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To be published at the top and bottom of any reproduction of Daddy B. Nice’s Concert Calendar:
From Daddy B. Nice's BEST OF 2014
January 2, 2015: DADDY B. NICE'S...
2014: THE YEAR IN SOUTHERN SOUL
The year did not begin auspiciously. Floyd Taylor, son of the late great Johnnie Taylor and a contemporary southern soul headliner in his own right, passed away on February 21st, causing his stepbrother TJ to remark, "He died pretty much the way my dad died: a heart attack (at too young an age)." A masterful and discerning vocal interpreter, Taylor's career was notable for spanning southern soul's two generations of songwriters, from the best of Charles Richard Cason and Lawrence Harper (of his father's generation) to Simeo Overall of the new.
A few days later Eddie Holloway, a lesser-known but seminal figure renowned for contemporary southern soul classics like "I Had A Good Time," "Poor Boy" and "My Mind's Too Strong," passed away in obscurity, without fanfare.
A young recording artist (Jeter Jones) trying to break into the southern soul market released an album whose instrumental tracks Daddy B. Nice--in a CD review--recognized as identical to certain Bobby Jones and Chuck Roberson songs of the recent past, setting off a firestorm of litigation between Desert Sounds CEO Charles Peterson and his former producer, Eric "Smidi" Smith.
Daddy B. Nice himself underwent a lung cancer scare and finally had surgery in May, returning successfully after two bouts in the hospital to discover that "Funky" Larry Jones, owner of the Soul & Blues Report, a monthly compendium and summary of southern soul deejay playlists and a vital niche in the southern soul internet community, had died. Other websites (Boogie, Blues Critic) made attempts to provide the same function, but at year's end the loss was still felt and seemed irrevocable.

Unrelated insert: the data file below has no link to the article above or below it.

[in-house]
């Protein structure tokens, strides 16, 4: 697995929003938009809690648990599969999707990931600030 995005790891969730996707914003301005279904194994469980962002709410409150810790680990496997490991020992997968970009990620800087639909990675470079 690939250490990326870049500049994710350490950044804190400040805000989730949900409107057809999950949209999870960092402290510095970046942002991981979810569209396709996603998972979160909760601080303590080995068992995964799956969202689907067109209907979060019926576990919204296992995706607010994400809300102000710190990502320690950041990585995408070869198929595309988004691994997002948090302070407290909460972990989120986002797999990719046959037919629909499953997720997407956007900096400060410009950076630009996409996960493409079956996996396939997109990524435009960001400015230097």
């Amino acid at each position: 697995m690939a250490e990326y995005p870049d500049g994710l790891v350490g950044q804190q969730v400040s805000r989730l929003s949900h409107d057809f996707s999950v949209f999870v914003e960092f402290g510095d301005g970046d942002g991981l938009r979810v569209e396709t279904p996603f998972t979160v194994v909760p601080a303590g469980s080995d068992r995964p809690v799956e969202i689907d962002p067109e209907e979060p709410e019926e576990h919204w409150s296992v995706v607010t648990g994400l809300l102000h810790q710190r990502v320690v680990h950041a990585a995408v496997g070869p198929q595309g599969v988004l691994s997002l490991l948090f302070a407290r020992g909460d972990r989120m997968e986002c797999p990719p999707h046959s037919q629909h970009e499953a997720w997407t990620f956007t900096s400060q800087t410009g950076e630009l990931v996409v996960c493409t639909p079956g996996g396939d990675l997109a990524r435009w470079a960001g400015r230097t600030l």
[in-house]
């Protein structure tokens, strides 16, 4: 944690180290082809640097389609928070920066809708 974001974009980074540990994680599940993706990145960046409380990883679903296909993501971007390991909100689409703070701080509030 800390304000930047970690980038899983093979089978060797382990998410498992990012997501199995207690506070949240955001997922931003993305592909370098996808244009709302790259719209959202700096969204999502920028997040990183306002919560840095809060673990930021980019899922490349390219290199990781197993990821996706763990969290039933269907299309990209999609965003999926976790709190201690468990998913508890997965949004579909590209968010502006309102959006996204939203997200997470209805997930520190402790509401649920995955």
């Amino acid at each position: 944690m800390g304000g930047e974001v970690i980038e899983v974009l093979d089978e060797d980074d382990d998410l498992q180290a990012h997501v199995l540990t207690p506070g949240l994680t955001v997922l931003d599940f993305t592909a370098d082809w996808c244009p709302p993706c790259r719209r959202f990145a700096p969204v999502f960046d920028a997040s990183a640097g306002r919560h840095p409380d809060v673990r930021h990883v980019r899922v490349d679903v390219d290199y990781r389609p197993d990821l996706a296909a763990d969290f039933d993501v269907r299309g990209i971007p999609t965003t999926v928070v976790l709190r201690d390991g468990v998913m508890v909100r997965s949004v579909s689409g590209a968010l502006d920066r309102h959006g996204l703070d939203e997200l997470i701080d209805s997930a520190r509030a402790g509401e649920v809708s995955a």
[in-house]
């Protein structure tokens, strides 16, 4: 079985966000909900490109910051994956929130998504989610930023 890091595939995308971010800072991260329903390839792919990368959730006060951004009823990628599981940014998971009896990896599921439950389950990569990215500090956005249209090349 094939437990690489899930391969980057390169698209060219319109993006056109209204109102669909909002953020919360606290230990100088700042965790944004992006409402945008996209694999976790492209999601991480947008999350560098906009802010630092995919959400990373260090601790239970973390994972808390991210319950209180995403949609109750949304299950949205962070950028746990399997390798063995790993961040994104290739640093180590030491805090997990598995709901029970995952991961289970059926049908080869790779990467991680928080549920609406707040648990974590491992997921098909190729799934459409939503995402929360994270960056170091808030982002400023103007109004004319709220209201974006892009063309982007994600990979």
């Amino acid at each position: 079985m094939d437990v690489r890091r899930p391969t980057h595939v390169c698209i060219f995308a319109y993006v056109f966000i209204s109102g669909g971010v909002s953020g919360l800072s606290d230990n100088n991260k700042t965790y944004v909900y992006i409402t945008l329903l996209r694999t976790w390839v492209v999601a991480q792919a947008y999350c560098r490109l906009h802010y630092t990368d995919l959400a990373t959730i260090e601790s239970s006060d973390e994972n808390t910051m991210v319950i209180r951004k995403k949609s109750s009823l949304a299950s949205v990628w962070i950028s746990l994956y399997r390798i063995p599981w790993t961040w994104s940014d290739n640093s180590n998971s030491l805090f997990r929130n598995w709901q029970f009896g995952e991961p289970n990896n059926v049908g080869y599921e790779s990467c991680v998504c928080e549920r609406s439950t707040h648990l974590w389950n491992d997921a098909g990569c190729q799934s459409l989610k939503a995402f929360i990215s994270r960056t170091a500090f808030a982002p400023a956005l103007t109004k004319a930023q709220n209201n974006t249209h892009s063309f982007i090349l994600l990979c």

That, along with the June death of Don Davis (the producing genius behind Johnnie Taylor) and the early-September passing of Joe Poonanny, the Weird Al Yankovich of the chitlin' circuit and the last of a dying breed of blues parodists, was the bad news.
The good news was that, stimulated by an invitation to Kim Cole's Celebrity Birthday Bash in Hattiesburg, Mississippi in July, your Daddy B. Nice rebounded to attend (and chronicle) three multi-act southern soul concerts in thirty hours, including getting out on the dance floor.
There was cause. Southern Soul stars were appearing everywhere across the Deep South, from Texas to the Carolinas. A month later, Southern Soul Labor Day concerts and associated sales would surpass a million, and the concerts continued to proliferate, populating weekends throughout the calendar that would have been few and far between ten years ago.
But what really uncorked the euphoria in 2014 was the return to recording of southern soul's younger-generation leading lights, Sir Charles Jones and T.K. Soul. After long absences (especially in Sir Charles' case), both performers produced sets of significant material with fresh yet authentic sounds, in T.K.'s case stripped-down, acoustic-dominated arrangements.
The two CD's, combined with the much-anticipated debut by J'Wonn (I GOT THIS RECORD) and the latest drop from O.B. Buchana, made it a banner year for male vocalists.